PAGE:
Pre-Supernova Burps And Red Supergiant Reflux

Title: 3D Hydrodynamics of Pre-supernova Outbursts in Convective Red Supergiant Envelopes

Authors: Benny T.-H. Tsang, Daniel Kasen, Lars Bildsten

First Author’s Institution: Department of Astronomy and Theoretical Astrophysics Center, University of California, Berkeley, CA 94720, USA

Status: full text available on the arXiv. Submitted to the Astrophysical Journal

Alright, I know what you’re thinking, “what do my digestive problems (for the hopefully very few of you) have to do with a star’s last, quite spectacular, goodbye?”.
Well, unlike most humans, stars don’t possess working intestines,  and their outbursts – supernovae – are far more impressive than anything we can manage.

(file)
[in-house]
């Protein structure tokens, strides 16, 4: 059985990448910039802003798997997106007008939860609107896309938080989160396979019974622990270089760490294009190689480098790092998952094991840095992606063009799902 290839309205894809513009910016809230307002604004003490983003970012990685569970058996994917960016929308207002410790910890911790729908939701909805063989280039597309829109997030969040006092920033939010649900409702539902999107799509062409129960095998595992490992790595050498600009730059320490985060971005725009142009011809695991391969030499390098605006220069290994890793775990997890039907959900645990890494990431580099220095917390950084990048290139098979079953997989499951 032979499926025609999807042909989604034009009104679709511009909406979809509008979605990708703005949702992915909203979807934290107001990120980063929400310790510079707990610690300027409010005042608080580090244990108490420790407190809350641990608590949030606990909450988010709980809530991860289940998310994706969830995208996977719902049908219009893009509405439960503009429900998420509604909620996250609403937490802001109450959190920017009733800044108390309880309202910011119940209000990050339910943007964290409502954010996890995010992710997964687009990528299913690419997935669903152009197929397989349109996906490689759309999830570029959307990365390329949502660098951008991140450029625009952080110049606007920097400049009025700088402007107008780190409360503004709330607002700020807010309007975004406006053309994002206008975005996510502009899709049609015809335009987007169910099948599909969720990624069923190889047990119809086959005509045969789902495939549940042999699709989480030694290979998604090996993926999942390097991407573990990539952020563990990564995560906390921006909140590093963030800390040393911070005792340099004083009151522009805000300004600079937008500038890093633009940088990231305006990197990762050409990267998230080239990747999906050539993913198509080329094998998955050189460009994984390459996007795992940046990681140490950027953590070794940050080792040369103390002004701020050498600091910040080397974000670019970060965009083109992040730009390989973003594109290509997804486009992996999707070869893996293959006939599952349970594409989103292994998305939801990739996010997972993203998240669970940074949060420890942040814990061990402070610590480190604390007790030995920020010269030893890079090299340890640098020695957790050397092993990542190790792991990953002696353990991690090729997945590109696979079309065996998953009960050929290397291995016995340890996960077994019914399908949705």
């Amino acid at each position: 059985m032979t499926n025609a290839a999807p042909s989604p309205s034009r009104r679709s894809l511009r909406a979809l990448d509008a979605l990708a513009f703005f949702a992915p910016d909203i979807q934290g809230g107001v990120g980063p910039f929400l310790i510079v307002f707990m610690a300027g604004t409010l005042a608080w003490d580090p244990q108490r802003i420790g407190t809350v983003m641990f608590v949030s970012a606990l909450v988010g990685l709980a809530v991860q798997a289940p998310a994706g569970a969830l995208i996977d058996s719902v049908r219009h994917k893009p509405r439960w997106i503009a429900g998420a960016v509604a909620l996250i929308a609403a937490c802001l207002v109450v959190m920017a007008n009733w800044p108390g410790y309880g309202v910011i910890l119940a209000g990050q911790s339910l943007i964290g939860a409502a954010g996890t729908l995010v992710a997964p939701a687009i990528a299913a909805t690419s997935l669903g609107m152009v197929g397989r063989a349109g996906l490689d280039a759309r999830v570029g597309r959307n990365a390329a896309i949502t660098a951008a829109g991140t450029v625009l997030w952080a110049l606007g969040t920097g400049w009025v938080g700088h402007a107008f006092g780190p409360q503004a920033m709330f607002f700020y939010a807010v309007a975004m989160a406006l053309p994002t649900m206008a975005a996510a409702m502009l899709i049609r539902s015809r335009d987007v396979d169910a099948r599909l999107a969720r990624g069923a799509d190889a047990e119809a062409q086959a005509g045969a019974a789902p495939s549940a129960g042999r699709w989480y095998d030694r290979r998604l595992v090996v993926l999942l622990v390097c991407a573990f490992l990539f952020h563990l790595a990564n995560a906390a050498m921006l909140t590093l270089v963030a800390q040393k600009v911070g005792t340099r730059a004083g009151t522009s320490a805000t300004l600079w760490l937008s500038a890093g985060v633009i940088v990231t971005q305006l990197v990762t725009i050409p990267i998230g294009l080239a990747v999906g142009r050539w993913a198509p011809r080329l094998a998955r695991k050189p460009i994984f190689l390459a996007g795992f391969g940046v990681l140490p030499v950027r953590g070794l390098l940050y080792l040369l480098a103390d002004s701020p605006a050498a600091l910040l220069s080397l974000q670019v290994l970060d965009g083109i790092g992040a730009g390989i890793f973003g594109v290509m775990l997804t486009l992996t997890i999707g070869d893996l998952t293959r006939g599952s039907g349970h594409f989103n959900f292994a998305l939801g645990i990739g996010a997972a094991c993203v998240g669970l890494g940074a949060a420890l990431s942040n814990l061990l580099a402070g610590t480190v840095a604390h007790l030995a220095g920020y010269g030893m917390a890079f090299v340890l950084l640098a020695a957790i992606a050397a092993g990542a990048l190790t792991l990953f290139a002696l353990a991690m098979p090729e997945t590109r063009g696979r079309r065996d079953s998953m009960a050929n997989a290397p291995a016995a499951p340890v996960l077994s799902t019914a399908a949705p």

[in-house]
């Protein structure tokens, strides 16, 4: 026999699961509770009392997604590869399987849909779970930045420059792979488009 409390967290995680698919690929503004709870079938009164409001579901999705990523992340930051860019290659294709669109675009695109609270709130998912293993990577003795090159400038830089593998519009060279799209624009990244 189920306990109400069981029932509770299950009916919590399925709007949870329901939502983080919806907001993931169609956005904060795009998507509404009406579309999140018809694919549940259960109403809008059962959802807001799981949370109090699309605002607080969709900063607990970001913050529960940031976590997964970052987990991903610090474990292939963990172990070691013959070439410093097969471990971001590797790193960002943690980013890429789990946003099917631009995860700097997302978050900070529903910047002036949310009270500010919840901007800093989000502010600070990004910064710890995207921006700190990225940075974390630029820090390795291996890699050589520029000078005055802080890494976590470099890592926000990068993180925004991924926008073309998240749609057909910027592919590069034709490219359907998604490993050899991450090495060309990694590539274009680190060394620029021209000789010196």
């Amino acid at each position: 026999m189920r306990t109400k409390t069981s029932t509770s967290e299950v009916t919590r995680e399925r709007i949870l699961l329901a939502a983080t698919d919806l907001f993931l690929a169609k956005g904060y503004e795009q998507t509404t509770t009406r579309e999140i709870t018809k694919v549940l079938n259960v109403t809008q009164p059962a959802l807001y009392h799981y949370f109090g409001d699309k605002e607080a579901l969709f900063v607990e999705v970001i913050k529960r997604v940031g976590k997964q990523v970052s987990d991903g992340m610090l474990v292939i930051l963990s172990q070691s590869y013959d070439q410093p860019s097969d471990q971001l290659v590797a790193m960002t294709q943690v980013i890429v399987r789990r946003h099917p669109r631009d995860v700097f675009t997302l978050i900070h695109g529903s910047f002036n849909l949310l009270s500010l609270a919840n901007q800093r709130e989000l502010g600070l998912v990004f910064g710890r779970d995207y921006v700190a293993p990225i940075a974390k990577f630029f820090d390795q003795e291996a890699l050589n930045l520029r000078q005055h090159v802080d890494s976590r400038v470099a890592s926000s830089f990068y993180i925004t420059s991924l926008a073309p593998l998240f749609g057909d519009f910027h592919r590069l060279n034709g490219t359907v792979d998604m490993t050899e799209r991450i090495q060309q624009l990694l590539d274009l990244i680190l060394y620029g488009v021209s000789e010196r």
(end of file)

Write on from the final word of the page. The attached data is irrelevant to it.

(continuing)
Now, there are many  different supernovae (SNe), but they are broadly split into two categories: type I and type II SNe. In type I we typically see no hydrogen (here’s an example why), while type II SNe do contain hydrogen, we will talk about this last type here.

Red Supergiant Burps and Interacting Supernovae

Before Red Supergiants go supernova, they are prone to breathtaking belches, called pre-Supernova outbursts. These outbursts push out huge amounts of gas from the star which is left in the so-called circumstellar medium (CSM) – the star’s direct neighborhood. If this neighborhood is filled with enough gas when a star dies, the star’s Supernova will push against and interact with this material, shown in
Figure 1. This interplay between the material around the star and the supernova can actually be observed here on Earth, and is known as a type IIn or interacting Supernova.